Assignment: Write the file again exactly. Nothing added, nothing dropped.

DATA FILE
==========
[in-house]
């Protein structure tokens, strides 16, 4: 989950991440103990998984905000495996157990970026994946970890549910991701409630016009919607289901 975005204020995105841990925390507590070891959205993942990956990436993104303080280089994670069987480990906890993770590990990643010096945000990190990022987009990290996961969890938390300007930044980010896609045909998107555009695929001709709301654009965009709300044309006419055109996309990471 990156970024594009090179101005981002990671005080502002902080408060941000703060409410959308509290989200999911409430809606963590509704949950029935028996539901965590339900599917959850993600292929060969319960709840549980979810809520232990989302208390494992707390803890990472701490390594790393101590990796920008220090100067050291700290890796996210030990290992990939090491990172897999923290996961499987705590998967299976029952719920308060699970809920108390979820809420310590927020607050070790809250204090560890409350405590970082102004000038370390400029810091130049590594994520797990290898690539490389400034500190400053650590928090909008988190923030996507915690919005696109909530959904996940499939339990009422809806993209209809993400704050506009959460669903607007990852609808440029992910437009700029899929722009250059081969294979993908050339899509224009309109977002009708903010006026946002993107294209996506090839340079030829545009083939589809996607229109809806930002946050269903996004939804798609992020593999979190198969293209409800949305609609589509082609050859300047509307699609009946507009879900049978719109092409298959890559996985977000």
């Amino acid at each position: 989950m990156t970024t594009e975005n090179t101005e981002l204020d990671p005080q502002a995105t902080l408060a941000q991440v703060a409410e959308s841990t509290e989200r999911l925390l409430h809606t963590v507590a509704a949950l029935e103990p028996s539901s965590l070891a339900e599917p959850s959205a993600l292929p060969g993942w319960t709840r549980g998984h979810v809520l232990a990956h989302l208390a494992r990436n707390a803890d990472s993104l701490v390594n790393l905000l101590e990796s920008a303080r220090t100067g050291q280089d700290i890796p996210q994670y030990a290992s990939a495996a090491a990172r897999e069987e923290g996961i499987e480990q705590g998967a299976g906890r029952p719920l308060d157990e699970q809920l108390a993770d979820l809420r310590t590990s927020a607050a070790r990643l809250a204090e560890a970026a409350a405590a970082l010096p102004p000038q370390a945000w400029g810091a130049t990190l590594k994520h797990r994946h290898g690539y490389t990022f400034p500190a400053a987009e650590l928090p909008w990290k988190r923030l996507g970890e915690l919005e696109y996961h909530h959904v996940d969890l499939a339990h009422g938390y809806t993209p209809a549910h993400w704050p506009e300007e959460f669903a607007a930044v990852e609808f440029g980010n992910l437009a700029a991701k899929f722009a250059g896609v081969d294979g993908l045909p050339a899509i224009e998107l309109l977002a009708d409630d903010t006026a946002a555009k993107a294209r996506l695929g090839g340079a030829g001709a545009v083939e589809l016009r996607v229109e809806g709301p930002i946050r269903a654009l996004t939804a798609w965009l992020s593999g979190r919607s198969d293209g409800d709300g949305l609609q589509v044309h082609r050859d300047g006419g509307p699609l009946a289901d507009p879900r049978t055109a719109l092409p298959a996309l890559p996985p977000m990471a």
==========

[in-house]
């Protein structure tokens, strides 16, 4: 989950991440103990998984905000495996157990970026994946970890549910991701409630016009919607289901 975005204020995105841990925390507590070891959205993942990956990436993104303080280089994670069987480990906890993770590990990643010096945000990190990022987009990290996961969890938390300007930044980010896609045909998107555009695929001709709301654009965009709300044309006419055109996309990471 990156970024594009090179101005981002990671005080502002902080408060941000703060409410959308509290989200999911409430809606963590509704949950029935028996539901965590339900599917959850993600292929060969319960709840549980979810809520232990989302208390494992707390803890990472701490390594790393101590990796920008220090100067050291700290890796996210030990290992990939090491990172897999923290996961499987705590998967299976029952719920308060699970809920108390979820809420310590927020607050070790809250204090560890409350405590970082102004000038370390400029810091130049590594994520797990290898690539490389400034500190400053650590928090909008988190923030996507915690919005696109909530959904996940499939339990009422809806993209209809993400704050506009959460669903607007990852609808440029992910437009700029899929722009250059081969294979993908050339899509224009309109977002009708903010006026946002993107294209996506090839340079030829545009083939589809996607229109809806930002946050269903996004939804798609992020593999979190198969293209409800949305609609589509082609050859300047509307699609009946507009879900049978719109092409298959890559996985977000």
């Amino acid at each position: 989950m990156t970024t594009e975005n090179t101005e981002l204020d990671p005080q502002a995105t902080l408060a941000q991440v703060a409410e959308s841990t509290e989200r999911l925390l409430h809606t963590v507590a509704a949950l029935e103990p028996s539901s965590l070891a339900e599917p959850s959205a993600l292929p060969g993942w319960t709840r549980g998984h979810v809520l232990a990956h989302l208390a494992r990436n707390a803890d990472s993104l701490v390594n790393l905000l101590e990796s920008a303080r220090t100067g050291q280089d700290i890796p996210q994670y030990a290992s990939a495996a090491a990172r897999e069987e923290g996961i499987e480990q705590g998967a299976g906890r029952p719920l308060d157990e699970q809920l108390a993770d979820l809420r310590t590990s927020a607050a070790r990643l809250a204090e560890a970026a409350a405590a970082l010096p102004p000038q370390a945000w400029g810091a130049t990190l590594k994520h797990r994946h290898g690539y490389t990022f400034p500190a400053a987009e650590l928090p909008w990290k988190r923030l996507g970890e915690l919005e696109y996961h909530h959904v996940d969890l499939a339990h009422g938390y809806t993209p209809a549910h993400w704050p506009e300007e959460f669903a607007a930044v990852e609808f440029g980010n992910l437009a700029a991701k899929f722009a250059g896609v081969d294979g993908l045909p050339a899509i224009e998107l309109l977002a009708d409630d903010t006026a946002a555009k993107a294209r996506l695929g090839g340079a030829g001709a545009v083939e589809l016009r996607v229109e809806g709301p930002i946050r269903a654009l996004t939804a798609w965009l992020s593999g979190r919607s198969d293209g409800d709300g949305l609609q589509v044309h082609r050859d300047g006419g509307p699609l009946a289901d507009p879900r049978t055109a719109l092409p298959a996309l890559p996985p977000m990471a």